Duong Vu ‘18: A Hanoian’s Journey from Wesleyan to Facebook

Interviewed by Xinyue (Cynthia) Zhang '21 and Riho Kawamoto '21

Duong Vu ‘18 is a Freeman Asian Scholar majoring in Computer Science and Studio Arts from Hanoi, Vietnam. He talks about the bittersweet feeling toward his upcoming graduation, his love for graphic design and software engineering and his job-hunting process as an international student, in the interview with Kai. Having interned at Facebook during junior summer, after graduation he is planning to return to Facebook as a software engineer.


Also the founder of Wesdash, an innovative online dashboard where Wesleyan students can get all Wesleyan-related news and events with just one click, Duong shares with us how he came up with this brilliant idea in his boredom. “One day, I was eating breakfast and wondering what I should do with my life. And I wonder wouldn’t it be great if there’s one website I can check all the upcoming events on campus?” he said, “The idea is simple, but it’s convenient and I’ve kept using it.” Wesdash has useful information about gym hours and film series, which most people are looking for but always too lazy to look up the Wesleyan website. Duong’s story illustrates that a room for a creativity may be hidden in our daily lives.

Kai: How do you feel about graduating soon?

Duong Vu: This is cliche, but I’m feeling bittersweet. It is good to go into the workforce doing something I like and also earning money to pay back my student loan, but it’s also good to be in school. You have a good library, a good gym, good teachers, and a lot of good friends, and also postponing your responsibility a little bit. It’s a good life. Most of my good friends are here, and that’s why I don’t want to leave.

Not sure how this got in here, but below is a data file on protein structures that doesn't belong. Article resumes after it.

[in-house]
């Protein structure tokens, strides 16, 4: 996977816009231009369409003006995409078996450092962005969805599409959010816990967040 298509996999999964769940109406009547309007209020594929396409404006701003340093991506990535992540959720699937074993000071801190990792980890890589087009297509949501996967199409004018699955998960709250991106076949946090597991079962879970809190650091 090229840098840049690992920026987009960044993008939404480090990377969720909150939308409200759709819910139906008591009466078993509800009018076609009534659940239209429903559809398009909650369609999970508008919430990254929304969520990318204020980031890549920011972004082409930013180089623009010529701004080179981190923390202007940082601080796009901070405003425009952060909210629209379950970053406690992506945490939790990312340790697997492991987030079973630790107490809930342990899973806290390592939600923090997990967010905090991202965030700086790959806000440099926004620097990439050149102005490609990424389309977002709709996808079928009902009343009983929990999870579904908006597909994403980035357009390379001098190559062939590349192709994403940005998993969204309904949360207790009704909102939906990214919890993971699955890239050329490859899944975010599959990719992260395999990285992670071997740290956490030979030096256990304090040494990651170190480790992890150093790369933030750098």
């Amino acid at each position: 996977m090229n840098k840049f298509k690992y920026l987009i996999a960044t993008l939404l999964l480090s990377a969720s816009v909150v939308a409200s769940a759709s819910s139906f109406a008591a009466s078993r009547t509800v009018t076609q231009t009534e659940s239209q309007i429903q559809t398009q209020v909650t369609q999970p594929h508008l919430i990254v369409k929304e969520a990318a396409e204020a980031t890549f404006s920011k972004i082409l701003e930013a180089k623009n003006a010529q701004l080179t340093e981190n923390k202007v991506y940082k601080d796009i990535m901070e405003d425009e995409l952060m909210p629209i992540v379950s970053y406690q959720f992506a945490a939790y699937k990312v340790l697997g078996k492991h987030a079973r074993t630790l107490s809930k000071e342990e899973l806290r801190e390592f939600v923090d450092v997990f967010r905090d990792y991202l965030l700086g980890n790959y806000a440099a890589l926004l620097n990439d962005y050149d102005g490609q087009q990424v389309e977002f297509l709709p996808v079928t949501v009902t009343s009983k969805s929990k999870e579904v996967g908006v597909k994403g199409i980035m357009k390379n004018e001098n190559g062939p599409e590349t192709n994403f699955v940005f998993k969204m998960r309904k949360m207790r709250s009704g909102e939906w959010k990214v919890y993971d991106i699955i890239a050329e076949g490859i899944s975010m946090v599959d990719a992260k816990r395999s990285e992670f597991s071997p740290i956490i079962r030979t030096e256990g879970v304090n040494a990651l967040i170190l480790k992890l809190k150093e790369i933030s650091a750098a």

K: How did you discover your interest in software engineering and graphic design?

DV: I didn’t even know what programming was before I came to Wes. I took a class in Computer Science in my first semester. It was interesting, but it did not teach me as much as I wanted it to. So I spent my first winter break here just learning java, by borrowing a textbook from the professor. I found it interesting and as I always tell myself to what I’m interested in the moment, so I took more classes in it and naturally majored in it.

Learning software engineering was another story. Learning Comp Sci in class and doing software engineering are two different things. I did not know about software engineering until the second semester of sophomore year when I took a class about it here. When I went off to a company called Facebook to do an internship, I taught myself more coding on the side. I really like making things and coding, so I guess it works out.

For graphic design, I’ve always been good at drawing my whole life, not artistically or professionally, but I always do it when I feel like it. I was good at it, so I decided to take Drawing I here. People kept asking me to make posters for their events, so I made posters for FASA (Freeman Asian Scholars Association). I talked to Professor Schorr, who is a Professor here of Graphic Design to ask for advice, and he gave quite positive feedback to my work and encouraged me to do more graphic design, so I did.

I worked as a freelance graphic designer for a while, just taking commissions from students and organizations. I thought I was going to be a graphic designer first because I was better at graphic design than at computer science, but after a while, I found graphic design less intellectually stimulating than I did at first. Also, I thought it would be more practical for me to focus on software engineering because there was more need for it, also I can always do art on the side as a hobby. So I switched to software engineering.